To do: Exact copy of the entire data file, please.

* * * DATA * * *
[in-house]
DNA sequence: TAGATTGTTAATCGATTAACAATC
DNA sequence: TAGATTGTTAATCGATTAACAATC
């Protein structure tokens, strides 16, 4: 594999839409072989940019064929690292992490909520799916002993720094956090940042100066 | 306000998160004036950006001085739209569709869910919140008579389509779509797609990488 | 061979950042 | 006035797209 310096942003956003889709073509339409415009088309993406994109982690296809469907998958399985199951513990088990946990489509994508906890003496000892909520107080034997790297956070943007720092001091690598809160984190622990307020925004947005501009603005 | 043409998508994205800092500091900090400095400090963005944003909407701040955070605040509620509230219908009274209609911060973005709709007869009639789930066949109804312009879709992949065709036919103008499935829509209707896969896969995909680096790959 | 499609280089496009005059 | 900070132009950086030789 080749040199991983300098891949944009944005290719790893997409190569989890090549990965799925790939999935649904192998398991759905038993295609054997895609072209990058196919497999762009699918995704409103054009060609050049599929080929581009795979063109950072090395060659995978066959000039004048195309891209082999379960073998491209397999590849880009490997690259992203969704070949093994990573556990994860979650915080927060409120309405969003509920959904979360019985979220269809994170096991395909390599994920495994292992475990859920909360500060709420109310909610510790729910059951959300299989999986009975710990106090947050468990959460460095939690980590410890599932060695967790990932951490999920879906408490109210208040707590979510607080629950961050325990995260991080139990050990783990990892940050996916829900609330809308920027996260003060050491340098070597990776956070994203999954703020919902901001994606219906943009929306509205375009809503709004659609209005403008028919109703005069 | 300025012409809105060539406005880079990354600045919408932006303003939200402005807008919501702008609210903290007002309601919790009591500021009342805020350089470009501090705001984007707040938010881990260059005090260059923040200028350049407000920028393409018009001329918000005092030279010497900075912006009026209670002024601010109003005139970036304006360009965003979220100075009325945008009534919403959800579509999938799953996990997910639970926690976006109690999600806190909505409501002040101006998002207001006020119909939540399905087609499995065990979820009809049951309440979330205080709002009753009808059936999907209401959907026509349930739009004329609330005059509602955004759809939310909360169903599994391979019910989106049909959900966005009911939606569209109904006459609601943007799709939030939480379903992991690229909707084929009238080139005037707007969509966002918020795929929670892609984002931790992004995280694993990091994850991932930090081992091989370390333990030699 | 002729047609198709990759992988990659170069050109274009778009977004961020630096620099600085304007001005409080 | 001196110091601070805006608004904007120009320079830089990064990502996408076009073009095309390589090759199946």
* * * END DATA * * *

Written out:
[in-house]
DNA sequence: TAGATTGTTAATCGATTAACAATC
DNA sequence: TAGATTGTTAATCGATTAACAATC
């Protein structure tokens, strides 16, 4: 594999839409072989940019064929690292992490909520799916002993720094956090940042100066 | 306000998160004036950006001085739209569709869910919140008579389509779509797609990488 | 061979950042 | 006035797209 310096942003956003889709073509339409415009088309993406994109982690296809469907998958399985199951513990088990946990489509994508906890003496000892909520107080034997790297956070943007720092001091690598809160984190622990307020925004947005501009603005 | 043409998508994205800092500091900090400095400090963005944003909407701040955070605040509620509230219908009274209609911060973005709709007869009639789930066949109804312009879709992949065709036919103008499935829509209707896969896969995909680096790959 | 499609280089496009005059 | 900070132009950086030789 080749040199991983300098891949944009944005290719790893997409190569989890090549990965799925790939999935649904192998398991759905038993295609054997895609072209990058196919497999762009699918995704409103054009060609050049599929080929581009795979063109950072090395060659995978066959000039004048195309891209082999379960073998491209397999590849880009490997690259992203969704070949093994990573556990994860979650915080927060409120309405969003509920959904979360019985979220269809994170096991395909390599994920495994292992475990859920909360500060709420109310909610510790729910059951959300299989999986009975710990106090947050468990959460460095939690980590410890599932060695967790990932951490999920879906408490109210208040707590979510607080629950961050325990995260991080139990050990783990990892940050996916829900609330809308920027996260003060050491340098070597990776956070994203999954703020919902901001994606219906943009929306509205375009809503709004659609209005403008028919109703005069 | 300025012409809105060539406005880079990354600045919408932006303003939200402005807008919501702008609210903290007002309601919790009591500021009342805020350089470009501090705001984007707040938010881990260059005090260059923040200028350049407000920028393409018009001329918000005092030279010497900075912006009026209670002024601010109003005139970036304006360009965003979220100075009325945008009534919403959800579509999938799953996990997910639970926690976006109690999600806190909505409501002040101006998002207001006020119909939540399905087609499995065990979820009809049951309440979330205080709002009753009808059936999907209401959907026509349930739009004329609330005059509602955004759809939310909360169903599994391979019910989106049909959900966005009911939606569209109904006459609601943007799709939030939480379903992991690229909707084929009238080139005037707007969509966002918020795929929670892609984002931790992004995280694993990091994850991932930090081992091989370390333990030699 | 002729047609198709990759992988990659170069050109274009778009977004961020630096620099600085304007001005409080 | 001196110091601070805006608004904007120009320079830089990064990502996408076009073009095309390589090759199946």